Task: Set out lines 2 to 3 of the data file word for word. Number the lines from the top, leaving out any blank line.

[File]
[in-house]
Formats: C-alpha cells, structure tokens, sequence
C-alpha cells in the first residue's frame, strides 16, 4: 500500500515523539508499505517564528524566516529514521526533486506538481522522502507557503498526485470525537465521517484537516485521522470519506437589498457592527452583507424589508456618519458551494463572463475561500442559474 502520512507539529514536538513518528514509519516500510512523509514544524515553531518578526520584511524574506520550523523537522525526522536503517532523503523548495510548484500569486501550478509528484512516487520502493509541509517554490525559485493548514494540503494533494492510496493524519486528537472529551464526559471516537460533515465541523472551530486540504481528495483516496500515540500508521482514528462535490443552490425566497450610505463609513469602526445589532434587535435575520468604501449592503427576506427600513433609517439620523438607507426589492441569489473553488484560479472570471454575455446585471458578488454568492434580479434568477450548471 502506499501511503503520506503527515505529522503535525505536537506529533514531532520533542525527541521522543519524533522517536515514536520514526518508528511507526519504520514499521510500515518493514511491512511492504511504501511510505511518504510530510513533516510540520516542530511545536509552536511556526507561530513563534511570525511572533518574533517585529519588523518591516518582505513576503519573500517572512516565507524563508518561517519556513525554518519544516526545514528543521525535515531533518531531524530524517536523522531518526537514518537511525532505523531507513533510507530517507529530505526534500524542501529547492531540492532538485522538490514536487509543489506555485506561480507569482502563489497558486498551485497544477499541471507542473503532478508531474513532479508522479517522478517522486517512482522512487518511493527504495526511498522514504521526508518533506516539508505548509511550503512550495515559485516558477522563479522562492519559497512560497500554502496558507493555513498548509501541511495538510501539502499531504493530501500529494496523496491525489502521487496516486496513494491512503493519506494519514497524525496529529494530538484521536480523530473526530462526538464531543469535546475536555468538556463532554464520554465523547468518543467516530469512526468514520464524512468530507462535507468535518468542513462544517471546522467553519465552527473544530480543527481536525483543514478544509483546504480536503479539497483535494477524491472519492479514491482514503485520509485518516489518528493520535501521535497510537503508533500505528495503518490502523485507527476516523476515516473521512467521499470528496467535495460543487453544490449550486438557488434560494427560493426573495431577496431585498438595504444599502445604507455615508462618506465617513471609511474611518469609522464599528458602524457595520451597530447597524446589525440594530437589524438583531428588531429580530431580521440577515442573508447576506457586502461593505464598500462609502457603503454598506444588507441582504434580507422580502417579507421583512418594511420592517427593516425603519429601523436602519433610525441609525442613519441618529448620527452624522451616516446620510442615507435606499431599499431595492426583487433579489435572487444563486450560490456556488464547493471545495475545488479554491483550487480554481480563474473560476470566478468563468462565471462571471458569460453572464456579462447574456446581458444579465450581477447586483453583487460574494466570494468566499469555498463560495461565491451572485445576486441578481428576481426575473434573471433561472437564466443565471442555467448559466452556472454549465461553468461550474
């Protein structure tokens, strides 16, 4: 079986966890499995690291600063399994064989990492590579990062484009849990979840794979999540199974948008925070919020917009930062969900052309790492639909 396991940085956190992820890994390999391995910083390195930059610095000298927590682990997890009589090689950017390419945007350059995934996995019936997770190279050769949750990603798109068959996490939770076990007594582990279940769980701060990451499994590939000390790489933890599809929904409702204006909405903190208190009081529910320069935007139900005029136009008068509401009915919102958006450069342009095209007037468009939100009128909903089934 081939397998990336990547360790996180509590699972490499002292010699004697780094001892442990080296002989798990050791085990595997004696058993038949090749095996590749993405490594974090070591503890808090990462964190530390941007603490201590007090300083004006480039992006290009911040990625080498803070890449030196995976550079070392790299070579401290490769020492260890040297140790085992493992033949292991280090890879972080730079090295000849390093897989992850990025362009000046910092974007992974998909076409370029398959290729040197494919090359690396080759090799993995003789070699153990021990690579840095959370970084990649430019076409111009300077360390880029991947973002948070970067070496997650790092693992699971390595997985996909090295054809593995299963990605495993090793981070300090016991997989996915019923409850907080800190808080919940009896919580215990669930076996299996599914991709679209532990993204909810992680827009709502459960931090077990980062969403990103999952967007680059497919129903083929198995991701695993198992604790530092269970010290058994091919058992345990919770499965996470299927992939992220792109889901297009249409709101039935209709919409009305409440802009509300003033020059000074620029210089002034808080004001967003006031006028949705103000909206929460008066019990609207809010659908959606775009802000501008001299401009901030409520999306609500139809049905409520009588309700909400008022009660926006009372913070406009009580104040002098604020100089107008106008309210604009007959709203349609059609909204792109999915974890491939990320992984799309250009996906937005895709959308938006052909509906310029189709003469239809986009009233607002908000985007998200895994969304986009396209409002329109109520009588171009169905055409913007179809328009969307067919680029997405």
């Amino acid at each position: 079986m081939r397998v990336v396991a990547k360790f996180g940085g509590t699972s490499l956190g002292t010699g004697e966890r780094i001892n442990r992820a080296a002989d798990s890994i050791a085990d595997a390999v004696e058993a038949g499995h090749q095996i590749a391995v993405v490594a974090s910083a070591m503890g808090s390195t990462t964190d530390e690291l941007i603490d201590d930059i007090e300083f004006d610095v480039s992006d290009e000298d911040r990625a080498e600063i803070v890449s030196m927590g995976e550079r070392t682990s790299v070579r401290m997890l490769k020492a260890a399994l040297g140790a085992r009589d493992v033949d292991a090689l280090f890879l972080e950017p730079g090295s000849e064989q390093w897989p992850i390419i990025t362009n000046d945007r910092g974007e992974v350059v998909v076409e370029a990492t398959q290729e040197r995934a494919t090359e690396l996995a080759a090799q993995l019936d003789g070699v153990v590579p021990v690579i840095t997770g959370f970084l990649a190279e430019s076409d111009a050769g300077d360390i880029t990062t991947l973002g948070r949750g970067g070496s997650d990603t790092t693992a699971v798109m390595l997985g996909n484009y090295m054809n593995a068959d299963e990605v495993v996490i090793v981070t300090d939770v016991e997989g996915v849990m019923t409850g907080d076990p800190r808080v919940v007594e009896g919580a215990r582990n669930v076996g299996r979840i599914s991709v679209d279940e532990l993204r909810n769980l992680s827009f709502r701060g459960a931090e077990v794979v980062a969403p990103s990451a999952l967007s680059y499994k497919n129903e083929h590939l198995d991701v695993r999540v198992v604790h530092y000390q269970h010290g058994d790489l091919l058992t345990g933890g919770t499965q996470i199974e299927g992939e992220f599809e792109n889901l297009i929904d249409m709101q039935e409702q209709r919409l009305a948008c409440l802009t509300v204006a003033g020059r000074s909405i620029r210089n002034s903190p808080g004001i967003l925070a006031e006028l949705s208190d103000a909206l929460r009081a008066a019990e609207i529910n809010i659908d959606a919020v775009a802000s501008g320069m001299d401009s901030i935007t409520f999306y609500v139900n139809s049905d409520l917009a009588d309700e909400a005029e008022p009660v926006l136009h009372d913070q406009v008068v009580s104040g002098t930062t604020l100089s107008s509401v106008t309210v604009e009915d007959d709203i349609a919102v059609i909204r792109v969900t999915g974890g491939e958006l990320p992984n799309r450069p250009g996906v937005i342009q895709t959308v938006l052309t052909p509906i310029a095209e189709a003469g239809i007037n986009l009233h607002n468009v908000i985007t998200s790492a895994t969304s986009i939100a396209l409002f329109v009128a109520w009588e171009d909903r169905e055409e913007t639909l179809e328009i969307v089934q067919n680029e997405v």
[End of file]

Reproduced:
Formats: C-alpha cells, structure tokens, sequence
C-alpha cells in the first residue's frame, strides 16, 4: 500500500515523539508499505517564528524566516529514521526533486506538481522522502507557503498526485470525537465521517484537516485521522470519506437589498457592527452583507424589508456618519458551494463572463475561500442559474 502520512507539529514536538513518528514509519516500510512523509514544524515553531518578526520584511524574506520550523523537522525526522536503517532523503523548495510548484500569486501550478509528484512516487520502493509541509517554490525559485493548514494540503494533494492510496493524519486528537472529551464526559471516537460533515465541523472551530486540504481528495483516496500515540500508521482514528462535490443552490425566497450610505463609513469602526445589532434587535435575520468604501449592503427576506427600513433609517439620523438607507426589492441569489473553488484560479472570471454575455446585471458578488454568492434580479434568477450548471 502506499501511503503520506503527515505529522503535525505536537506529533514531532520533542525527541521522543519524533522517536515514536520514526518508528511507526519504520514499521510500515518493514511491512511492504511504501511510505511518504510530510513533516510540520516542530511545536509552536511556526507561530513563534511570525511572533518574533517585529519588523518591516518582505513576503519573500517572512516565507524563508518561517519556513525554518519544516526545514528543521525535515531533518531531524530524517536523522531518526537514518537511525532505523531507513533510507530517507529530505526534500524542501529547492531540492532538485522538490514536487509543489506555485506561480507569482502563489497558486498551485497544477499541471507542473503532478508531474513532479508522479517522478517522486517512482522512487518511493527504495526511498522514504521526508518533506516539508505548509511550503512550495515559485516558477522563479522562492519559497512560497500554502496558507493555513498548509501541511495538510501539502499531504493530501500529494496523496491525489502521487496516486496513494491512503493519506494519514497524525496529529494530538484521536480523530473526530462526538464531543469535546475536555468538556463532554464520554465523547468518543467516530469512526468514520464524512468530507462535507468535518468542513462544517471546522467553519465552527473544530480543527481536525483543514478544509483546504480536503479539497483535494477524491472519492479514491482514503485520509485518516489518528493520535501521535497510537503508533500505528495503518490502523485507527476516523476515516473521512467521499470528496467535495460543487453544490449550486438557488434560494427560493426573495431577496431585498438595504444599502445604507455615508462618506465617513471609511474611518469609522464599528458602524457595520451597530447597524446589525440594530437589524438583531428588531429580530431580521440577515442573508447576506457586502461593505464598500462609502457603503454598506444588507441582504434580507422580502417579507421583512418594511420592517427593516425603519429601523436602519433610525441609525442613519441618529448620527452624522451616516446620510442615507435606499431599499431595492426583487433579489435572487444563486450560490456556488464547493471545495475545488479554491483550487480554481480563474473560476470566478468563468462565471462571471458569460453572464456579462447574456446581458444579465450581477447586483453583487460574494466570494468566499469555498463560495461565491451572485445576486441578481428576481426575473434573471433561472437564466443565471442555467448559466452556472454549465461553468461550474